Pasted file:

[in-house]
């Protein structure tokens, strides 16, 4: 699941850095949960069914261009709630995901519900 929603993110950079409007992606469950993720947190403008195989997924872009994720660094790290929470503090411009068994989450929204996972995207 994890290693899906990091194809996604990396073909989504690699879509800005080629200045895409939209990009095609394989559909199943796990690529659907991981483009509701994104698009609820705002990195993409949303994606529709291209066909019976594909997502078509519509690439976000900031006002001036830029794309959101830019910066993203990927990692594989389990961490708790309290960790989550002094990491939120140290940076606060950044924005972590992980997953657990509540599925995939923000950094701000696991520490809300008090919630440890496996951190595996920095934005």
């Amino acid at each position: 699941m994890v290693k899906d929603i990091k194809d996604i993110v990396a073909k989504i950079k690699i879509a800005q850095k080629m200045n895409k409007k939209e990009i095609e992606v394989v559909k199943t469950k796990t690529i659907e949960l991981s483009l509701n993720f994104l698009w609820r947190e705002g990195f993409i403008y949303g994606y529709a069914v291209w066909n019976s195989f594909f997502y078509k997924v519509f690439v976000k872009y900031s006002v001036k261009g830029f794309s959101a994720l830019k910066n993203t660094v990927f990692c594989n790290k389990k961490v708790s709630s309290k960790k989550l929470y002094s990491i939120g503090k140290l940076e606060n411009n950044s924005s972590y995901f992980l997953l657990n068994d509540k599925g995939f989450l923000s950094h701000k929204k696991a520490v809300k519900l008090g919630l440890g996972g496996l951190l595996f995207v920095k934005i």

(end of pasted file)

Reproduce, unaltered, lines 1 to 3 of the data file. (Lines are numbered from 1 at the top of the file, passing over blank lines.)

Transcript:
[in-house]
């Protein structure tokens, strides 16, 4: 699941850095949960069914261009709630995901519900 929603993110950079409007992606469950993720947190403008195989997924872009994720660094790290929470503090411009068994989450929204996972995207 994890290693899906990091194809996604990396073909989504690699879509800005080629200045895409939209990009095609394989559909199943796990690529659907991981483009509701994104698009609820705002990195993409949303994606529709291209066909019976594909997502078509519509690439976000900031006002001036830029794309959101830019910066993203990927990692594989389990961490708790309290960790989550002094990491939120140290940076606060950044924005972590992980997953657990509540599925995939923000950094701000696991520490809300008090919630440890496996951190595996920095934005």
């Amino acid at each position: 699941m994890v290693k899906d929603i990091k194809d996604i993110v990396a073909k989504i950079k690699i879509a800005q850095k080629m200045n895409k409007k939209e990009i095609e992606v394989v559909k199943t469950k796990t690529i659907e949960l991981s483009l509701n993720f994104l698009w609820r947190e705002g990195f993409i403008y949303g994606y529709a069914v291209w066909n019976s195989f594909f997502y078509k997924v519509f690439v976000k872009y900031s006002v001036k261009g830029f794309s959101a994720l830019k910066n993203t660094v990927f990692c594989n790290k389990k961490v708790s709630s309290k960790k989550l929470y002094s990491i939120g503090k140290l940076e606060n411009n950044s924005s972590y995901f992980l997953l657990n068994d509540k599925g995939f989450l923000s950094h701000k929204k696991a520490v809300k519900l008090g919630l440890g996972g496996l951190l595996f995207v920095k934005i």